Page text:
Is he happy? Fish chowder, bread, and an NA beer brings a smile to Barry Singer.

With the skill of a surgeon, Troy Miller fillets a silver salmon from the Kenai River in Alaska. Cleaning fish trout knife

Father's Day 2012, it's the day after the bass opener. I was out with my youngest son, David and looking for bragging rights for the longest largemouth bass. I thought I had him on the ropes with this 18 incher. I caught him using the rubber worm wacky rig. (check out my wacky pencil drawings on Etsy ( ). Anyway, this guy was only out of the water long enough to be measured and photographed. Then David catches this hawg...


He really put up a tremendous fight! I'll bet it took us 10 minutes to get him into the boat. First he wrapped himself around some lilly pads, then we had to coax him out from under an old dock. He earned his freedom though. After measuring in at 22" he was gently released. We got 5 largemouth bass like this in 2 hours and none of them succumed to GYOTAKU or the frying pan. I guess it was a good day for everyone.

This 44", 17 lb. Northern Pike is just a peanut compared to the world record Northern Pike caught in Canada on Rainy Lake. That monster was 56" and weighed in at 55 lbs! This GYOTAKU made by Barry Singer was turned into a wall hanging by adding dowells top and bottom. It's so easy to roll up and transport. I like to take it to art class to show off. The lad shown here lives (and swims) at the lake where the fish was caught! There might still be some GYOTAKU of this one at

Here's a beautiful stringer of yellow perch. They fillet up nicely and are delicious! Below is a GYOTAKU and testimonial. pan fish

"Hello...I received the beautiful perch rubbing yesterday (via etsy) and am thrilled to have it. I spent many a happy hour perch fishing in Wisconsin. Now that I live in South Carolina, the oportunities for this pursuit are few and far between. The Gyotaku will be a great reminder to me of good times. Many thanks to you!" Chris Hess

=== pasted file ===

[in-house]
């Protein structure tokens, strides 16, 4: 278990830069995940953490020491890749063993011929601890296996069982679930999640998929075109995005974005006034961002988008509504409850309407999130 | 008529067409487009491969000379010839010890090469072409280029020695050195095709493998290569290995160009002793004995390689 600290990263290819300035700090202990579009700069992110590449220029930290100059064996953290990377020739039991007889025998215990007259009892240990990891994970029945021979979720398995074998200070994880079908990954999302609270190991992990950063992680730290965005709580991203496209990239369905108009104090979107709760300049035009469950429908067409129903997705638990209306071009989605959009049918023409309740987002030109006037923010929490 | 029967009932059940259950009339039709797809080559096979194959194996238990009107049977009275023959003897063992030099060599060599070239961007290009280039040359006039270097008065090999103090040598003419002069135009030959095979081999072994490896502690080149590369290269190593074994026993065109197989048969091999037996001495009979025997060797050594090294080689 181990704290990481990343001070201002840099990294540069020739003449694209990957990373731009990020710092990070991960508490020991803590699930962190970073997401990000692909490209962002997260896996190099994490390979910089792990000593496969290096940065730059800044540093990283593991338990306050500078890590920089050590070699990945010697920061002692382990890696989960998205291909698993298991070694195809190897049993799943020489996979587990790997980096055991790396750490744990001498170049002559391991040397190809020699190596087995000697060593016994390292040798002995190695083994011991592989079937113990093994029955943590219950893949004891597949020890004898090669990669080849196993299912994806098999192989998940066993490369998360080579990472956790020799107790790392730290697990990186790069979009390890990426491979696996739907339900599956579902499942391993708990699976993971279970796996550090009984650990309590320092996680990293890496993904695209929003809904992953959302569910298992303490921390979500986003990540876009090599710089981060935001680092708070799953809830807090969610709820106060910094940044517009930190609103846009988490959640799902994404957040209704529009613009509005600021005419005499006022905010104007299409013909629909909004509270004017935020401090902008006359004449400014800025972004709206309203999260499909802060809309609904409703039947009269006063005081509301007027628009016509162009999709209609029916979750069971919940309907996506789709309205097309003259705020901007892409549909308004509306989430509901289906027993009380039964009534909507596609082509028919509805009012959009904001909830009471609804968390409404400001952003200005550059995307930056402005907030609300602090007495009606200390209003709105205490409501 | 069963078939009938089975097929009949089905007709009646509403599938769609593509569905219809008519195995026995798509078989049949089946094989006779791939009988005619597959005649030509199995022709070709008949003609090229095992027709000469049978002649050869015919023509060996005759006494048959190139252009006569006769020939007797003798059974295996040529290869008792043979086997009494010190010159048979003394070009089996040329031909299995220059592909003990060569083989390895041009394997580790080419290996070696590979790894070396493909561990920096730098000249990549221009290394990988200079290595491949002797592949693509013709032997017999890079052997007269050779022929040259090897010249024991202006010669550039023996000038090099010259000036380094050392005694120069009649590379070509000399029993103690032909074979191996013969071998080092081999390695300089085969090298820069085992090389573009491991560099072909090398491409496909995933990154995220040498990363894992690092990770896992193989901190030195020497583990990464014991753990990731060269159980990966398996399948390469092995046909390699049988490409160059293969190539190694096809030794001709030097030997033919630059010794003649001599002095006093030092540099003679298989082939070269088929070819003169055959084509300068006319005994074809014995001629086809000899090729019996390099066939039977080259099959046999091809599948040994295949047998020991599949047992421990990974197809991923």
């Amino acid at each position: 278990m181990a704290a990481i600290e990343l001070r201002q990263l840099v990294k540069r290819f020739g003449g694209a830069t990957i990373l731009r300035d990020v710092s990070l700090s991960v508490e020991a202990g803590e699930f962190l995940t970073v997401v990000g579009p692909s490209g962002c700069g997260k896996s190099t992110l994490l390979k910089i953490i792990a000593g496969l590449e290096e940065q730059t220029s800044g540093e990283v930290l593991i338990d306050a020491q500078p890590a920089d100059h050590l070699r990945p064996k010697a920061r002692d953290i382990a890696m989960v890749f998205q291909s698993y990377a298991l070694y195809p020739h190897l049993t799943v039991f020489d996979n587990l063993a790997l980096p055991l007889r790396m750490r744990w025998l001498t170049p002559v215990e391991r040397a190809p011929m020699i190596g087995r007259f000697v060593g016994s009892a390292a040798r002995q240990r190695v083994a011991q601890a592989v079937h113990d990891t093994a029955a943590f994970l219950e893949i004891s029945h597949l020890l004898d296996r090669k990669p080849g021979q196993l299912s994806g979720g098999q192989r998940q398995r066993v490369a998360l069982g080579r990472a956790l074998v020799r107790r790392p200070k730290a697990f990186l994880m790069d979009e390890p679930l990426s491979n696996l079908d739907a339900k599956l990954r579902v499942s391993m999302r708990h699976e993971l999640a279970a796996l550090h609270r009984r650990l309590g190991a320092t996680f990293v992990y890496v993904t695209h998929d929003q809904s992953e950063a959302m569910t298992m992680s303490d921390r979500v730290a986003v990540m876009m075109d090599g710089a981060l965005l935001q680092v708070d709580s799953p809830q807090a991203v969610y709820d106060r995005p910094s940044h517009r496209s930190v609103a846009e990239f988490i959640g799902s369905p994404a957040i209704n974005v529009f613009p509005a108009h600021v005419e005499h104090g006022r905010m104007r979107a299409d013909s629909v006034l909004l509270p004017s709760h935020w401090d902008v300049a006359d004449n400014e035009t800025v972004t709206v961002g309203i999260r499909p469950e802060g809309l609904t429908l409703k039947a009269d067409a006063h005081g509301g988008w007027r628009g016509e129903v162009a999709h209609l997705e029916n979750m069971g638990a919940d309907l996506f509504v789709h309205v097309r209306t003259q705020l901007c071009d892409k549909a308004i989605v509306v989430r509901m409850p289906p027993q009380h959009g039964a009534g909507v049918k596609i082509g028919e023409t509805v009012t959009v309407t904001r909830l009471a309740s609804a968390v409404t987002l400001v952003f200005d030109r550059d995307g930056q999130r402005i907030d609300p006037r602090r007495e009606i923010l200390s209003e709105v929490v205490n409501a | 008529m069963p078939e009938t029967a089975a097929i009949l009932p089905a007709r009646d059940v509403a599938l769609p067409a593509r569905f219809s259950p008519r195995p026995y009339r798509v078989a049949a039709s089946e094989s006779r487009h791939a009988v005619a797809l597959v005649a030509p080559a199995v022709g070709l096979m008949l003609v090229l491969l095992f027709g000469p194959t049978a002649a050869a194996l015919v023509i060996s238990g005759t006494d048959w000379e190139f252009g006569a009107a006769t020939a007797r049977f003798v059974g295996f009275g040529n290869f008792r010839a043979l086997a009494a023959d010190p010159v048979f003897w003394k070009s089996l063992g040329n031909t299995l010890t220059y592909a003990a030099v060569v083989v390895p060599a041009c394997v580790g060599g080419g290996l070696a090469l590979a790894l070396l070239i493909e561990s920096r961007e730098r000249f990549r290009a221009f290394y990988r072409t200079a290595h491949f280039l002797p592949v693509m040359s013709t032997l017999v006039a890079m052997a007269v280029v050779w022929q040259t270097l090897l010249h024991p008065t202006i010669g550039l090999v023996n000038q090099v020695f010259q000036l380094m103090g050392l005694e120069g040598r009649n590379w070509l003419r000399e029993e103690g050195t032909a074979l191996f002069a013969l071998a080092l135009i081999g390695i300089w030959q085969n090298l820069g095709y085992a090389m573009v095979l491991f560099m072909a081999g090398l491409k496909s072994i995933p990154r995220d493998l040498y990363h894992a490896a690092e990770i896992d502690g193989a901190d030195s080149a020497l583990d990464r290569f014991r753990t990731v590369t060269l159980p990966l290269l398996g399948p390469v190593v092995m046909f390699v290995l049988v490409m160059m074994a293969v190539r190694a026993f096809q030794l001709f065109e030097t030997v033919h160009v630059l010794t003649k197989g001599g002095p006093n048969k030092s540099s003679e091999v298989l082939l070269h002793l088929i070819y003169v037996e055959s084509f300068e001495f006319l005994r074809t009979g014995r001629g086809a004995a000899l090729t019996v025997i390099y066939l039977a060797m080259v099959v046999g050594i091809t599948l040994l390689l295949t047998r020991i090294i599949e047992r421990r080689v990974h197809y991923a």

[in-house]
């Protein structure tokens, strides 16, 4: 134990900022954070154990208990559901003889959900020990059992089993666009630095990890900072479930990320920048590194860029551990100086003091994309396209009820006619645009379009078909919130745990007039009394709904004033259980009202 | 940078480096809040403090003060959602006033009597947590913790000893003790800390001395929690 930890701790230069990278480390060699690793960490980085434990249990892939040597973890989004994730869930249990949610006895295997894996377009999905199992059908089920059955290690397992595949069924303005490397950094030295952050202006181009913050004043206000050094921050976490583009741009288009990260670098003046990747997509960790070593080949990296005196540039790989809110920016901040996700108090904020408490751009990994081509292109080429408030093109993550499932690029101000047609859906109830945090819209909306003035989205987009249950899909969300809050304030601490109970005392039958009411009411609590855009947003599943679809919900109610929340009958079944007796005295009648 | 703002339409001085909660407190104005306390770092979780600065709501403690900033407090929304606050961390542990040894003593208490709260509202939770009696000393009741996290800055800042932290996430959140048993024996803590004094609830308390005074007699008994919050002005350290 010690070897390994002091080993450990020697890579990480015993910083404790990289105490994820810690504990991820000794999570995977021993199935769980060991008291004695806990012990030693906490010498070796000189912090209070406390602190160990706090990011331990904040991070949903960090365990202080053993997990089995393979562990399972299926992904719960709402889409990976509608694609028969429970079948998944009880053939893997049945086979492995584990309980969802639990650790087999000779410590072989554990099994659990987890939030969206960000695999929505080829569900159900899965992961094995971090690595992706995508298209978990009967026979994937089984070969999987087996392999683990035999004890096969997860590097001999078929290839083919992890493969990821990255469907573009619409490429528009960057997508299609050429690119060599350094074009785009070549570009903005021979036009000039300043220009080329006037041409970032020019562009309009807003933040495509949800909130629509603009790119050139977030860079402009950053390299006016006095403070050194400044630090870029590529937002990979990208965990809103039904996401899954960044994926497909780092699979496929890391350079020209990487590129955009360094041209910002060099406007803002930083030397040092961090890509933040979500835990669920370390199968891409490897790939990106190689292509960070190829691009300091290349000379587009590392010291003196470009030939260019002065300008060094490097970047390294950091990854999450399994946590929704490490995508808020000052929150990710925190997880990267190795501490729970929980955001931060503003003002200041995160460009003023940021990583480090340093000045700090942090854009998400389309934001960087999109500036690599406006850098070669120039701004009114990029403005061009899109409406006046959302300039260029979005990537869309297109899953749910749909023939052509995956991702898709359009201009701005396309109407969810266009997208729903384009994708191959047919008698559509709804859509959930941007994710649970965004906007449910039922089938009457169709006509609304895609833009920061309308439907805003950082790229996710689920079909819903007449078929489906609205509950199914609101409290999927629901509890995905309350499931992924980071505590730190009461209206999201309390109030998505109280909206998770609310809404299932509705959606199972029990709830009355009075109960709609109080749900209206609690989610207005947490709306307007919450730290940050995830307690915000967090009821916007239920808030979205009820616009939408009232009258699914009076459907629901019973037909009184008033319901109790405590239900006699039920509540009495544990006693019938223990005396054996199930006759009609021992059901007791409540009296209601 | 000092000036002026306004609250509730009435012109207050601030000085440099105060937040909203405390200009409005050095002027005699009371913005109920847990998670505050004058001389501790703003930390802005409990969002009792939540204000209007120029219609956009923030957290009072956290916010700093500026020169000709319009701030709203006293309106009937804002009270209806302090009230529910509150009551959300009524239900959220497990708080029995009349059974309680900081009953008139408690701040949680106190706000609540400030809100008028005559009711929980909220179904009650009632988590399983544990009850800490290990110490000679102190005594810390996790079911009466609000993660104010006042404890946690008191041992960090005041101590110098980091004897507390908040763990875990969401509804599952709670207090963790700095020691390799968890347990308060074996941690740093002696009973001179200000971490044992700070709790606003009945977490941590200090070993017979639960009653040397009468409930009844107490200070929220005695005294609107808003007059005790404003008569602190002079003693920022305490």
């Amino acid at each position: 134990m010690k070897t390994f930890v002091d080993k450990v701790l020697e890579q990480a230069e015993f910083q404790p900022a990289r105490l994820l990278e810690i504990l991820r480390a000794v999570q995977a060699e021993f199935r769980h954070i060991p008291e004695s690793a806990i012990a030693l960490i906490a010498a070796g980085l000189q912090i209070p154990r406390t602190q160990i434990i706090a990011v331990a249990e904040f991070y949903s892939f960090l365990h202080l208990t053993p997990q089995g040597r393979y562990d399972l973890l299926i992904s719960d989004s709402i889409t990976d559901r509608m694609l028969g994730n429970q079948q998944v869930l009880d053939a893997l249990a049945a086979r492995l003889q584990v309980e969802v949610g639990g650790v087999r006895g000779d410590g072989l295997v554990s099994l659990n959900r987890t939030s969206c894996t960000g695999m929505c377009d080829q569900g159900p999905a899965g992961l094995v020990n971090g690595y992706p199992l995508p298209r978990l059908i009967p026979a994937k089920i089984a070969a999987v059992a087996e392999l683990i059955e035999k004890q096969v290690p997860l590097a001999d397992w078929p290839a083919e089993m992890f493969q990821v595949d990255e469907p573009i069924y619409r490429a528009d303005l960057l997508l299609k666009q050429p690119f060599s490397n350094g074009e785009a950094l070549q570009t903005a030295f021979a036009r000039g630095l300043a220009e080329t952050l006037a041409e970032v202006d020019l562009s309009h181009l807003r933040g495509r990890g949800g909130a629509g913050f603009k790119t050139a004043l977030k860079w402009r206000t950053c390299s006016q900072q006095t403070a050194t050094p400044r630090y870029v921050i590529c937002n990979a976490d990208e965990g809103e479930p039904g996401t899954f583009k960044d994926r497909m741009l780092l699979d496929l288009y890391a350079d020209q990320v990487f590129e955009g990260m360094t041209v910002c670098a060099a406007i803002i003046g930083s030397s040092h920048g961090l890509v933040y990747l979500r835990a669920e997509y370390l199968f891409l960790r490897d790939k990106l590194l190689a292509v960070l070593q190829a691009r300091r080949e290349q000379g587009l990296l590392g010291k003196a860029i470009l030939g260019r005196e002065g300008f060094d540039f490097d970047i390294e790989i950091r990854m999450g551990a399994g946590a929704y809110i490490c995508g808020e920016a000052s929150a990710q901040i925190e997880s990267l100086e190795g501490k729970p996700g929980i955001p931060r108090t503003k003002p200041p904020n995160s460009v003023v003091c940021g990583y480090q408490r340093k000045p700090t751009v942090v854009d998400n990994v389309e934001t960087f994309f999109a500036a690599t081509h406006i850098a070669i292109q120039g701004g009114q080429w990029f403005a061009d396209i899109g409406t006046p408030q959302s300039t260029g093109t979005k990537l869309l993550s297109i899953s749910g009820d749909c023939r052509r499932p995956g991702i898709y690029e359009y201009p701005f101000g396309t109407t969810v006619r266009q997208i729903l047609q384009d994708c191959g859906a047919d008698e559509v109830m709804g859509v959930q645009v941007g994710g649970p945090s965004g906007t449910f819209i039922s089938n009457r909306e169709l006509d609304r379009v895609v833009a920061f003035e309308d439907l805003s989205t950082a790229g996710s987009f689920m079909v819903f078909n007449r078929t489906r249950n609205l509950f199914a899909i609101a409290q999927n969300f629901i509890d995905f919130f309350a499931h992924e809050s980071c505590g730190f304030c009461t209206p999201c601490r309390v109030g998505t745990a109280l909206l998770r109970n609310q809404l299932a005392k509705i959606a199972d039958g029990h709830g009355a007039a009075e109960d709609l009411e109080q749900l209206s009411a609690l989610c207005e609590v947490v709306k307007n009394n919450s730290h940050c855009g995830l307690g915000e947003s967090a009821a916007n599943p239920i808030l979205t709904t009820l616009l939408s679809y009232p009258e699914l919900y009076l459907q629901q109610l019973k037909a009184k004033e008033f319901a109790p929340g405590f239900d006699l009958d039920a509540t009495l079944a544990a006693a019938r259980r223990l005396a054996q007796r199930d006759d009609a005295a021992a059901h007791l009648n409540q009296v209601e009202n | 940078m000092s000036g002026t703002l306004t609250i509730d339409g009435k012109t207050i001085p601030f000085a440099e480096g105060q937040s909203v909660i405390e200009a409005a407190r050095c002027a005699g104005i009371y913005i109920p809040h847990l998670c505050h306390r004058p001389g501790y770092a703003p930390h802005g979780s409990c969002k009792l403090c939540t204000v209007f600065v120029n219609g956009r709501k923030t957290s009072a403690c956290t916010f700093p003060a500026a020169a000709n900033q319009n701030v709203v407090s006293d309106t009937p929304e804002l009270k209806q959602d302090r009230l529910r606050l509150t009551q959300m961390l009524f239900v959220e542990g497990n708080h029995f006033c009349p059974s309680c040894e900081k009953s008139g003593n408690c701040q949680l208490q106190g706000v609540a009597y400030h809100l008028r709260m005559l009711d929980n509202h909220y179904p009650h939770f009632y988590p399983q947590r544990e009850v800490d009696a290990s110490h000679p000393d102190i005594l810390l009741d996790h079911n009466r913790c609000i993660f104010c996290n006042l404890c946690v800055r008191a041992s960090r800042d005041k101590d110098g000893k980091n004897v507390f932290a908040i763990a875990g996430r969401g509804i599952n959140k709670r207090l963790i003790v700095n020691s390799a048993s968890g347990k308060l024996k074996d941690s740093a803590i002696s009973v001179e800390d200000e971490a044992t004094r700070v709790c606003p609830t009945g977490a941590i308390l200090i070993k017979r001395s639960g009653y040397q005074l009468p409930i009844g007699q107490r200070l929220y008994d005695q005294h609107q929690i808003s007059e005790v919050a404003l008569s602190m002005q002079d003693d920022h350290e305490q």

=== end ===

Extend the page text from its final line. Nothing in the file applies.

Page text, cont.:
A new and funny gift for fishermen and women who appreciate wacky humor in the world of fish. I have included eight of my favorite irreverent pencil drawings in this 16 page 8 1/2" X 11" book. All are suitable for framing (See picture background). Pop them into a standard frame and you've got enough gifts for the next eight years! They are high resolution and look just like an original. One woman from Minnesota bought 100 of these wacky pieces of art and gave them as gifts to her loyal bar patrons. Take a look at this great deal on ETSY. Just click here

This cannibal largemouth bass was found thrashing around in front of my neighbors dock. His eyes were too big for his belly. I thought of making a GYOTAKU but didn't think anyone would believe it. The poor bass finally expired and was netted. He made a fine meal and a great fish story for my neighbor who had never seen anything like it in his 60 years at the lake.

This is why they are called Great Northern Pike! Just caught Sept 22, 2011 in a private lake in NE Pennsylvania. George used live bait in the form of a 7" perch. Note the classic light colored bean shapes on the pikes sides. This fellow weighed in at 17 lbs. and measurd 44" long. A wire leader is a must. They say the average wait for a fish like this is 100 hours of fishing. Thanks George. See a GYOTAKU of this at

Crew of Ren Ren (Captain, Mike Pavlovich) releases a small blue shark on a slow day at the Mud Hole east of Block Island, RI. Other sharks include: bonnethead, scalloped hammerhead, smalltooth sawfish, nurse shark, spiny dogfish, soupfin shark, sandbar shark, smooth dogfish, leopard shark, sand tiger, thresher shark, blacktip shark, shortfin mako, dusky shark, tiger shark, bull shark, white shark, whale shark, basking shark, and the broadnose sevengill shark. Sharks, unlike most bony fishes, lack a swim bladder and must move constantly or they will sink to the bottom.

Where to fish:ponds, lakes, streams, rivers, oceans and seas, swamps, channels, from piers, docks, rowboats and charter boats, kayaks and canoes, from the shore or a jetty. Paul Richards caught and released this largemouth bass from a private lake in Pennsylvania. If you fish...they will bite.